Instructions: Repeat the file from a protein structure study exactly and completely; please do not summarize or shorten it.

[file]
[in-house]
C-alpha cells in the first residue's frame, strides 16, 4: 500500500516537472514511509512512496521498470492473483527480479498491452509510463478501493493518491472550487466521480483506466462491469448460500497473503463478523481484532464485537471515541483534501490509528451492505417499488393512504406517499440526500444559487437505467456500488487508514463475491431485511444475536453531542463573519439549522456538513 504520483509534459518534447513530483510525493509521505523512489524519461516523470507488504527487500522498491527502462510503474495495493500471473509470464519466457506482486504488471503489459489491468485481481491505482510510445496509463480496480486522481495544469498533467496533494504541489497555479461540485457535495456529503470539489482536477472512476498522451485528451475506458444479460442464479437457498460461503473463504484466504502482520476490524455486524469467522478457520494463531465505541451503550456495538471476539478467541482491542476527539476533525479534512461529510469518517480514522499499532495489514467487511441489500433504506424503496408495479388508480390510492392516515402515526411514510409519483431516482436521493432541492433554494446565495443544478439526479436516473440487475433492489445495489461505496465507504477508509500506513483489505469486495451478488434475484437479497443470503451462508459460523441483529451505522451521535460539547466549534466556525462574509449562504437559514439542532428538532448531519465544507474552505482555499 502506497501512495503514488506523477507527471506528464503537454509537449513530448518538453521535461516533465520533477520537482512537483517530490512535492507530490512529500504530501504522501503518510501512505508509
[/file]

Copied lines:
[in-house]
C-alpha cells in the first residue's frame, strides 16, 4: 500500500516537472514511509512512496521498470492473483527480479498491452509510463478501493493518491472550487466521480483506466462491469448460500497473503463478523481484532464485537471515541483534501490509528451492505417499488393512504406517499440526500444559487437505467456500488487508514463475491431485511444475536453531542463573519439549522456538513 504520483509534459518534447513530483510525493509521505523512489524519461516523470507488504527487500522498491527502462510503474495495493500471473509470464519466457506482486504488471503489459489491468485481481491505482510510445496509463480496480486522481495544469498533467496533494504541489497555479461540485457535495456529503470539489482536477472512476498522451485528451475506458444479460442464479437457498460461503473463504484466504502482520476490524455486524469467522478457520494463531465505541451503550456495538471476539478467541482491542476527539476533525479534512461529510469518517480514522499499532495489514467487511441489500433504506424503496408495479388508480390510492392516515402515526411514510409519483431516482436521493432541492433554494446565495443544478439526479436516473440487475433492489445495489461505496465507504477508509500506513483489505469486495451478488434475484437479497443470503451462508459460523441483529451505522451521535460539547466549534466556525462574509449562504437559514439542532428538532448531519465544507474552505482555499 502506497501512495503514488506523477507527471506528464503537454509537449513530448518538453521535461516533465520533477520537482512537483517530490512535492507530490512529500504530501504522501503518510501512505508509